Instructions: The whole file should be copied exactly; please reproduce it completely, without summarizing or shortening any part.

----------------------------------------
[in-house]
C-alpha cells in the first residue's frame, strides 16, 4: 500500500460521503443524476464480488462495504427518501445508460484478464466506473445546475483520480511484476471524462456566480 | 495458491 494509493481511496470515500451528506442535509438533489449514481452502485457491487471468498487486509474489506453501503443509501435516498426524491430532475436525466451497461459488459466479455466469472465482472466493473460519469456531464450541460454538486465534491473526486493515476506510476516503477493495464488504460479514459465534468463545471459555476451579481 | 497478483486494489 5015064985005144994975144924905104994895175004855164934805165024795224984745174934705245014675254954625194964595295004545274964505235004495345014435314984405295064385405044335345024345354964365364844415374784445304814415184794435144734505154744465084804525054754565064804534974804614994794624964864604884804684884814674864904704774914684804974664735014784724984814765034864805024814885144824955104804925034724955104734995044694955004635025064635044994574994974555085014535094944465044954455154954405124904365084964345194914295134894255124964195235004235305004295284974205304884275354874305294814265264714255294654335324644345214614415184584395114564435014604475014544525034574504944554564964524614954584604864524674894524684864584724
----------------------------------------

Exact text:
[in-house]
C-alpha cells in the first residue's frame, strides 16, 4: 500500500460521503443524476464480488462495504427518501445508460484478464466506473445546475483520480511484476471524462456566480 | 495458491 494509493481511496470515500451528506442535509438533489449514481452502485457491487471468498487486509474489506453501503443509501435516498426524491430532475436525466451497461459488459466479455466469472465482472466493473460519469456531464450541460454538486465534491473526486493515476506510476516503477493495464488504460479514459465534468463545471459555476451579481 | 497478483486494489 5015064985005144994975144924905104994895175004855164934805165024795224984745174934705245014675254954625194964595295004545274964505235004495345014435314984405295064385405044335345024345354964365364844415374784445304814415184794435144734505154744465084804525054754565064804534974804614994794624964864604884804684884814674864904704774914684804974664735014784724984814765034864805024814885144824955104804925034724955104734995044694955004635025064635044994574994974555085014535094944465044954455154954405124904365084964345194914295134894255124964195235004235305004295284974205304884275354874305294814265264714255294654335324644345214614415184584395114564435014604475014544525034574504944554564964524614954584604864524674894524684864584724